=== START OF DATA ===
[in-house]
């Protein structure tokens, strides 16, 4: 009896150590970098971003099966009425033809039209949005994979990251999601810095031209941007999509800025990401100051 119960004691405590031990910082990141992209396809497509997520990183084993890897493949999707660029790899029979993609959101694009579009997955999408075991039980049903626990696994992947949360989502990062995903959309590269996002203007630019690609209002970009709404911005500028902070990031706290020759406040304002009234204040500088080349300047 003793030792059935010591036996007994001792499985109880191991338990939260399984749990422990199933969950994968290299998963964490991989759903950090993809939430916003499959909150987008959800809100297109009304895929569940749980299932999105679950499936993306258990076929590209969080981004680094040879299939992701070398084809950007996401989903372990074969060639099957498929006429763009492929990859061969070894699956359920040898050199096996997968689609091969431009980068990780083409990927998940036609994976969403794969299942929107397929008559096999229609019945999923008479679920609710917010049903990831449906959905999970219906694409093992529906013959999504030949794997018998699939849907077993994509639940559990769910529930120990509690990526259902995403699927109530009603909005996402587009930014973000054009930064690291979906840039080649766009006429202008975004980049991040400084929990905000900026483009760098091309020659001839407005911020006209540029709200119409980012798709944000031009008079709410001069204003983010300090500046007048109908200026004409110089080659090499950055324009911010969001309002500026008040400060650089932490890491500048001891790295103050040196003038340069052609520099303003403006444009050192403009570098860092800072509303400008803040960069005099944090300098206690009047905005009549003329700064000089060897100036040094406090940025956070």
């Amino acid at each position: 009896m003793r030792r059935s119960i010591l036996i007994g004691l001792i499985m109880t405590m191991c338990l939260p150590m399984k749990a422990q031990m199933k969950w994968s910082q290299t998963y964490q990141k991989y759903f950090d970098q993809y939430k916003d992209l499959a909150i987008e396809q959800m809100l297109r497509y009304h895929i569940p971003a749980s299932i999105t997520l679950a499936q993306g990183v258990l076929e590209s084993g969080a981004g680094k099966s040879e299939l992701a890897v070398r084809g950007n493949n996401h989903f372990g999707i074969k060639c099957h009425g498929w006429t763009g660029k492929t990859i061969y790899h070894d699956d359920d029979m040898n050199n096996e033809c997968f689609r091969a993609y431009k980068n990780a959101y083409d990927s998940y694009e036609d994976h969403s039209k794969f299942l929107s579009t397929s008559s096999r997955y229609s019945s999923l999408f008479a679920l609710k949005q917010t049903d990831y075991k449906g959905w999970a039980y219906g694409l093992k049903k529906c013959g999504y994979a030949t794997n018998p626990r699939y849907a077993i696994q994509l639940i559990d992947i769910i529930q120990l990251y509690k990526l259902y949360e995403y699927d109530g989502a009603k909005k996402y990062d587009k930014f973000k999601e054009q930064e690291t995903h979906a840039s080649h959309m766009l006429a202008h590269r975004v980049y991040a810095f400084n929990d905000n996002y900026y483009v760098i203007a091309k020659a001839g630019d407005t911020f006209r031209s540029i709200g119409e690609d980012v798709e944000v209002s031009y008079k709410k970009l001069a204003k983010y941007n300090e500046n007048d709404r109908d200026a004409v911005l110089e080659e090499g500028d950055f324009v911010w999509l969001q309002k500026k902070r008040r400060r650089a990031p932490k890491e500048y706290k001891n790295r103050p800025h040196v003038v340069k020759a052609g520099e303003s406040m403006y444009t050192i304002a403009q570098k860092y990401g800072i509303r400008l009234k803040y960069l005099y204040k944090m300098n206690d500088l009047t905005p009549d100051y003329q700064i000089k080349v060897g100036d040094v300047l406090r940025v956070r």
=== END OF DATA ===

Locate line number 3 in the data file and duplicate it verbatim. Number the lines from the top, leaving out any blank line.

């Amino acid at each position: 009896m003793r030792r059935s119960i010591l036996i007994g004691l001792i499985m109880t405590m191991c338990l939260p150590m399984k749990a422990q031990m199933k969950w994968s910082q290299t998963y964490q990141k991989y759903f950090d970098q993809y939430k916003d992209l499959a909150i987008e396809q959800m809100l297109r497509y009304h895929i569940p971003a749980s299932i999105t997520l679950a499936q993306g990183v258990l076929e590209s084993g969080a981004g680094k099966s040879e299939l992701a890897v070398r084809g950007n493949n996401h989903f372990g999707i074969k060639c099957h009425g498929w006429t763009g660029k492929t990859i061969y790899h070894d699956d359920d029979m040898n050199n096996e033809c997968f689609r091969a993609y431009k980068n990780a959101y083409d990927s998940y694009e036609d994976h969403s039209k794969f299942l929107s579009t397929s008559s096999r997955y229609s019945s999923l999408f008479a679920l609710k949005q917010t049903d990831y075991k449906g959905w999970a039980y219906g694409l093992k049903k529906c013959g999504y994979a030949t794997n018998p626990r699939y849907a077993i696994q994509l639940i559990d992947i769910i529930q120990l990251y509690k990526l259902y949360e995403y699927d109530g989502a009603k909005k996402y990062d587009k930014f973000k999601e054009q930064e690291t995903h979906a840039s080649h959309m766009l006429a202008h590269r975004v980049y991040a810095f400084n929990d905000n996002y900026y483009v760098i203007a091309k020659a001839g630019d407005t911020f006209r031209s540029i709200g119409e690609d980012v798709e944000v209002s031009y008079k709410k970009l001069a204003k983010y941007n300090e500046n007048d709404r109908d200026a004409v911005l110089e080659e090499g500028d950055f324009v911010w999509l969001q309002k500026k902070r008040r400060r650089a990031p932490k890491e500048y706290k001891n790295r103050p800025h040196v003038v340069k020759a052609g520099e303003s406040m403006y444009t050192i304002a403009q570098k860092y990401g800072i509303r400008l009234k803040y960069l005099y204040k944090m300098n206690d500088l009047t905005p009549d100051y003329q700064i000089k080349v060897g100036d040094v300047l406090r940025v956070r």